• Size of molecule / Number of electrons
  • Shape of molecule

Bigger molecule = more electrons.
Therefore, bigger molecules = higher VDW forces.

Remember that the strength of intermolecular forces affects the melting/boiling points
(because the stronger the intermolecular forces, the more energy needed to pull these molecules apart during phase changes).

the LARGER the molecule, the HIGHER the melting/boiling points.

The shape of the molecule also affects this.If the molecules can be CLOSER to each other (due to shape), then there will be a STRONGER VDW force between them.
Thus, more energy will be needed.

Saturated vs Unsaturated Fats

Saturated Fats Has single C-C bond
Cannot open up to form branches
Forms straight chains
Molecules can be placed closer together
Higher VDW forces of attraction
Higher MP
Unsaturated Fats Has double C=C bond
Opens up to form branches
Forms twisted chains
Molecules have more space between them
Lower VDW forces of attraction
Lower MP


Permanent Dipole-Dipole Attraction
(As the name implies), a force of attraction between polar molecules with PERMANENT dipoles.

A polar molecule will have separate poles (2 poles being a DIPOLE).
For example: HCl

If there is another identical molecule near that HCl molecule, then the opposite poles of the other molecule will be attracted to the poles of the 1st HCl.

Hydrogen Bonding
Attraction between a HYDROGEN atom IN a covalent POLAR compound & the LONE PAIRS of an atom in another molecule.

Examples of compounds with lone pairs:
H2O, HF, NH3

Q: Why does N, O, F induce H-bonding but not the other elements in the same groups?
A: These elements are MORE electronegative than their other group members.
They pull the electrons in the H CLOSER than other elements would.

The proton of H is MORE EXPOSED to the lone pairs in other molecules.
Thus, there is a stronger force of attraction between the exposed proton (H) & the lone pairs.

Trend Down Groups
Here’s a graph of the boiling points of various hydrogen compounds, according to the group of the element bonded with the H.

Light Blue indicates group 6, (O, S, Se, Te)
Red indicates group 7 (F, Cl, Br, I)
Green indicates group 5 (N, P, As, Sb)
Dark Blue indicates group 4 (C, Si, Ge, Sn)

Image result for boiling point hydrogen bonding
Going down each group, the atomic mass of the other (non-H) atom increases.
Thus, the molecular mass increases.

It is expected that VDW forces (& thus BP) increases as the molecular mass/size increases,
but H2O, NH3 & HF are exceptions.
They have a HIGH BP due to the STRONG hydrogen bonds between molecules.
The other compounds do not have hydrogen bonds due to their lower electronegativities.
Only hydrogen compounds with N, O, F experience this effect.

Factors Affecting Strength of H-Bonds

  1. of H-Bonds per molecule
  2. of Lone Pairs per molecule
  3. Difference of Electronegativity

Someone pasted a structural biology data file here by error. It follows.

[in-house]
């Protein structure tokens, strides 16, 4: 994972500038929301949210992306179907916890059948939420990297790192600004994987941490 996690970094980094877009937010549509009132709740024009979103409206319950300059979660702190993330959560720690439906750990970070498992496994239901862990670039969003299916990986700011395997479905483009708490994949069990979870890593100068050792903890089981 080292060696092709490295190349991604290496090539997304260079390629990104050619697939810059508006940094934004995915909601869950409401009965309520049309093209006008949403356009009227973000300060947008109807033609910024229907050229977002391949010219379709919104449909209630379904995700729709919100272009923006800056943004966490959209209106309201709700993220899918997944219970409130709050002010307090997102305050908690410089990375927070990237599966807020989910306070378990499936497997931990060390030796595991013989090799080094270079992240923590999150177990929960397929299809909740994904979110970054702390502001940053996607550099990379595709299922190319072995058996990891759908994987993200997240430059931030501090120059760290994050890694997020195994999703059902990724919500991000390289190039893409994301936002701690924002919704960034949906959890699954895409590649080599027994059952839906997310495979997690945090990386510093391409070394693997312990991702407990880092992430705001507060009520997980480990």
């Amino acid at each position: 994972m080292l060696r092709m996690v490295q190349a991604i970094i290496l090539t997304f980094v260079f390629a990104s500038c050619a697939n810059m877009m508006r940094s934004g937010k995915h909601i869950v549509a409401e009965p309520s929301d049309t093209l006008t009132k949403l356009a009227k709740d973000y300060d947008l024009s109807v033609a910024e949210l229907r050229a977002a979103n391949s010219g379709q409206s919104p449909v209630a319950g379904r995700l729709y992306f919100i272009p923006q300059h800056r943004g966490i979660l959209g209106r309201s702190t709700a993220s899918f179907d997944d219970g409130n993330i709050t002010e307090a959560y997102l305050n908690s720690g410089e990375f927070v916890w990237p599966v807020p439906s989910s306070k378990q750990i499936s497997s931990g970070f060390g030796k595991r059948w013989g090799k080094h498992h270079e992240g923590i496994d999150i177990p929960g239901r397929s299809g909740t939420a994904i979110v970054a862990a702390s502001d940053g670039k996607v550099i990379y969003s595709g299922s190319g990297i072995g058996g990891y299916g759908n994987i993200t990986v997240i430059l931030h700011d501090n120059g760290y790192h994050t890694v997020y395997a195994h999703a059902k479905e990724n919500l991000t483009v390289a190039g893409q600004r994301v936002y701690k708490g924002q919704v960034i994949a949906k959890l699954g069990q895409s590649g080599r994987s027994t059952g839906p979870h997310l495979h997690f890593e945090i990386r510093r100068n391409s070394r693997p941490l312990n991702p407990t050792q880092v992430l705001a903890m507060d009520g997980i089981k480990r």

No. of H-Bonds per Molecule The more hydrogen atoms you have, the higher possibility of forming H-bonds.

NH3 vs HF

NH3 can form 3 H-bonds with neighbouring atoms:

HF can only form 1:

No. of Lone Pairs per Molecule The more lone pairs you have,
the higher the possibility of forming H-bonds.Ex:
NH3 vs H2ONH3 has 1 lone pair:H2O has 2:
Difference in Electronegativity The larger the difference in electronegativity,
the more exposed the H is.Ex:
NH3 vs HFF is the MOST electronegative element
There is a higher difference between H & F compared to H & N

However, ALL 3 of these factors must be taken into account before concluding which compound has a higher BP.
In the end, the compound which has a highest BP is H2O.

Let’s see why:

Compound No. of H No. of Lone Pairs Diff. in Electroneg.
NH3 3 1 Low
HF 1 3 Very High
H2O 2 2 High

Hydrogen bonds can form between different molecule types.
As long as there are exposed, covalently-bonded hydrogen atoms in one type of molecule & a lone pair in the other.
For example: Alcohol & Water
This is why, if you mix 50cm3 of water with 50cm3 of alcohol,
they are MISCIBLE,
& the resulting solution will be LESS than 100cm3.

Ice: A Strange Phenomenon
When most liquids freeze, they become more compact & more DENSE.
Water is the exception – it EXPANDS when it freezes.
This is because H2O can form hydrogen bonds when it freezes,
& the shape of the H2O molecule causes them to arrange in a crystal lattice structure:

This lattice takes up MORE volume than liquid water does.
Thus, the molecules are further apart in ice than in water.

Why Hydrogen Bonding is REALLY Important
Hydrogen bonding enables many organic compounds to link & form more complex chains.
Things like DNA & proteins rely on H-bonding to exist.

Living organisms depend on these bonds!

A Table for Comparison

Van Der Waals Dipole-Dipole Hydrogen
Weak Strong Strongest
In all molecules In polar molecules In hydrogen compounds with N, O or F with lone pairs

One thought on “CHEM C3: Intermolecular Forces

  1. Pingback: PHY C12: Thermal Energy & Thermal Capacity – ProDuckThieves